Why The Market Doesn’t Care Where You Think It Should Go [PIMCO ETF Trust, iShares Trust]

money and investingDavid Fabian: This week has been chocked full of surprises for investors.  Monday started out with a gut wrenching tumble of more than 2% across the majority of the investment universe.  It was then followed up with some tepid buyers stepping in to support stock prices through mid-week.  We were then treated to a disappointing non-farm payrolls report on Friday that many thought would tank stocks to new lows.  Instead the SPDR S&P 500 ETF (NYSEARCA:SPY) rallied to within striking distance of its next major resistance point.

The bulls are likely fixated on buying the dip in stocks and reasserting the notion that 2013 wasn’t just a fluke.  Nearly every 3-5% pullback last year was bought with vigorous enthusiasm and stocks overcame a host of potentially disastrous obstacles.   So far we are seeing some of those same price responses this year as well.

The bears on the other hand are focused on taking out Monday’s lows and pushing the market down below its 200-day moving average.  The S&P 500 Index has not broken below its long-term trend line in well over a year now, which is a significant length of time.  In fact, we would not even be in a true correction until the S&P 500 Index falls 10% from its high of 1,850.  That would put us somewhere around the 1,665 level which I have noted on the chart below.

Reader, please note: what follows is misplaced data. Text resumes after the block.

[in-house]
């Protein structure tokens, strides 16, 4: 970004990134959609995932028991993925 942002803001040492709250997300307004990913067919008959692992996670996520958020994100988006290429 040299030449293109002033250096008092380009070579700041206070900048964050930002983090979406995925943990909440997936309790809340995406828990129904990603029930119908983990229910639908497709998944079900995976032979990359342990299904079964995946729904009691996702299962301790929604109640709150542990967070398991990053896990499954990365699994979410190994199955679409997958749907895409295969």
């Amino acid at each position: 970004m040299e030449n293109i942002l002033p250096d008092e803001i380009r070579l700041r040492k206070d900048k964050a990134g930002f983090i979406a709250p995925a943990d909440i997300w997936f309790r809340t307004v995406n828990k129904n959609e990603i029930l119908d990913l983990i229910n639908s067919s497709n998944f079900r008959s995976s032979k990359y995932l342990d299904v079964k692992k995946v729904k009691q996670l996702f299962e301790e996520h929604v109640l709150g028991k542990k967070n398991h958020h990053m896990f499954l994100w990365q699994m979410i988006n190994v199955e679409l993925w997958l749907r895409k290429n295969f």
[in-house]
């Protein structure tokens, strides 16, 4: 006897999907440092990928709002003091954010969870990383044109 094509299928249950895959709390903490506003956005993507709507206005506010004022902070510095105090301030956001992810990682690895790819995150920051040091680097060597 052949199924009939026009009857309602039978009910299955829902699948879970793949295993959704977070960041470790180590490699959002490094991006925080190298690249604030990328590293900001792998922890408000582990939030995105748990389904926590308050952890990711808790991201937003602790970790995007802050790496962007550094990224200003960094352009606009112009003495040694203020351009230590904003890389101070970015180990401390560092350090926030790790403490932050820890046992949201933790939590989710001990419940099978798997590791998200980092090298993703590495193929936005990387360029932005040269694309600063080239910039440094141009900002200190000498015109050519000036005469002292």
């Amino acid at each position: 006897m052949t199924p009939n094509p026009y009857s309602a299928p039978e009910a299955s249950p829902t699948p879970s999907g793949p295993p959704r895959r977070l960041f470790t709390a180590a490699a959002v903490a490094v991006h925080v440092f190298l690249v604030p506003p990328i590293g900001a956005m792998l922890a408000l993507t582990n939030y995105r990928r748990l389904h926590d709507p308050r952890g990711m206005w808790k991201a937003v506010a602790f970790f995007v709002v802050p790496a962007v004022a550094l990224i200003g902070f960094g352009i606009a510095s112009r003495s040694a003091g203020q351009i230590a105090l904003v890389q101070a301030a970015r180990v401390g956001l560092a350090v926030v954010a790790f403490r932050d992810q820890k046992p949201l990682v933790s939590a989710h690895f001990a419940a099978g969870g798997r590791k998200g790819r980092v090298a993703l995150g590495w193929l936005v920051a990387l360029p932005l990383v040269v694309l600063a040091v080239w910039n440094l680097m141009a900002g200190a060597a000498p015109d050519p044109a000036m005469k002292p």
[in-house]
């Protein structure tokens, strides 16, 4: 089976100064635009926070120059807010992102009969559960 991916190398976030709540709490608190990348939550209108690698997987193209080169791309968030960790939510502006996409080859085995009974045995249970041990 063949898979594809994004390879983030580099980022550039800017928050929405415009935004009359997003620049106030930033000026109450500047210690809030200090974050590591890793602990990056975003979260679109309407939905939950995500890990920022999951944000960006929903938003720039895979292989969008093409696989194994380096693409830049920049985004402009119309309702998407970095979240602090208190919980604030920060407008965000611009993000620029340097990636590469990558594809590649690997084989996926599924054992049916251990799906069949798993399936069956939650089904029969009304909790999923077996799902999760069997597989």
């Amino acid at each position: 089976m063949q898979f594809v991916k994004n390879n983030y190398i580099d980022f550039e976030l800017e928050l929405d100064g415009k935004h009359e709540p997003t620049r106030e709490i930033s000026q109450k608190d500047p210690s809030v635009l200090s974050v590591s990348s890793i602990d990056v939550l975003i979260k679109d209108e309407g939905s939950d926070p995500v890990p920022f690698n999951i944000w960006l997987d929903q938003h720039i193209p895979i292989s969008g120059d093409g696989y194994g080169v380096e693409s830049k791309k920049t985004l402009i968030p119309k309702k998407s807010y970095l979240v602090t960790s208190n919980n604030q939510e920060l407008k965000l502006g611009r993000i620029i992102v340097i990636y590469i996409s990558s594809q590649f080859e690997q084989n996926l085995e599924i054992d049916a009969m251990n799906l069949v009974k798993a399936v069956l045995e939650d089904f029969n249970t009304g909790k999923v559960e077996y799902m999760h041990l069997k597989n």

No matter what side of the fence you come down on, it’s best to have a plan for both sides of the trade.  As an advisor, I am having conversations all day with clients and colleagues about the direction of the markets.  Everyone expects you to have an opinion on whether it’s going up or down despite the fact that markets don’t behave in a rational manner.  In fact, one of my favorite investing axioms is that “the market can stay irrational longer than you can stay solvent”.

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